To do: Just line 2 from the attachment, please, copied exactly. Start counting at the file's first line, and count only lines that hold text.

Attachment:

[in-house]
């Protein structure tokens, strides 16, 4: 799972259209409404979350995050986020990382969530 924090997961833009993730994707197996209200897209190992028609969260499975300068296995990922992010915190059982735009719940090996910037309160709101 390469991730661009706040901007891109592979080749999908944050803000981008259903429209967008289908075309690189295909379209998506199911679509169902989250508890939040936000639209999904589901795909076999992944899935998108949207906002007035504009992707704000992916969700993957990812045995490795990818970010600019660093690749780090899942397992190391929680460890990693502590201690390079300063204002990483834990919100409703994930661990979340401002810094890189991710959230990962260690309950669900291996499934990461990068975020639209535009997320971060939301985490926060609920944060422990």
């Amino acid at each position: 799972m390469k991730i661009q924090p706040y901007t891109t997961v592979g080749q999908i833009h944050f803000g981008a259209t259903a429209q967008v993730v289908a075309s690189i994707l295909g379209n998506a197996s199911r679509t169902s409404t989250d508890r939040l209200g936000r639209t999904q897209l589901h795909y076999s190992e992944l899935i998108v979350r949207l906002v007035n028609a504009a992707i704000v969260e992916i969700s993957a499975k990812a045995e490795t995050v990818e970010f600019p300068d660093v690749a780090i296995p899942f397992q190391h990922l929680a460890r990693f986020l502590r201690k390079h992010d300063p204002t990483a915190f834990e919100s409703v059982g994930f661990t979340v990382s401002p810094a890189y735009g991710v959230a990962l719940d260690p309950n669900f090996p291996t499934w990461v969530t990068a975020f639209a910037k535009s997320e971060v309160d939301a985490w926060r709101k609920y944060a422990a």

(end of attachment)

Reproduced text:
């Protein structure tokens, strides 16, 4: 799972259209409404979350995050986020990382969530 924090997961833009993730994707197996209200897209190992028609969260499975300068296995990922992010915190059982735009719940090996910037309160709101 390469991730661009706040901007891109592979080749999908944050803000981008259903429209967008289908075309690189295909379209998506199911679509169902989250508890939040936000639209999904589901795909076999992944899935998108949207906002007035504009992707704000992916969700993957990812045995490795990818970010600019660093690749780090899942397992190391929680460890990693502590201690390079300063204002990483834990919100409703994930661990979340401002810094890189991710959230990962260690309950669900291996499934990461990068975020639209535009997320971060939301985490926060609920944060422990």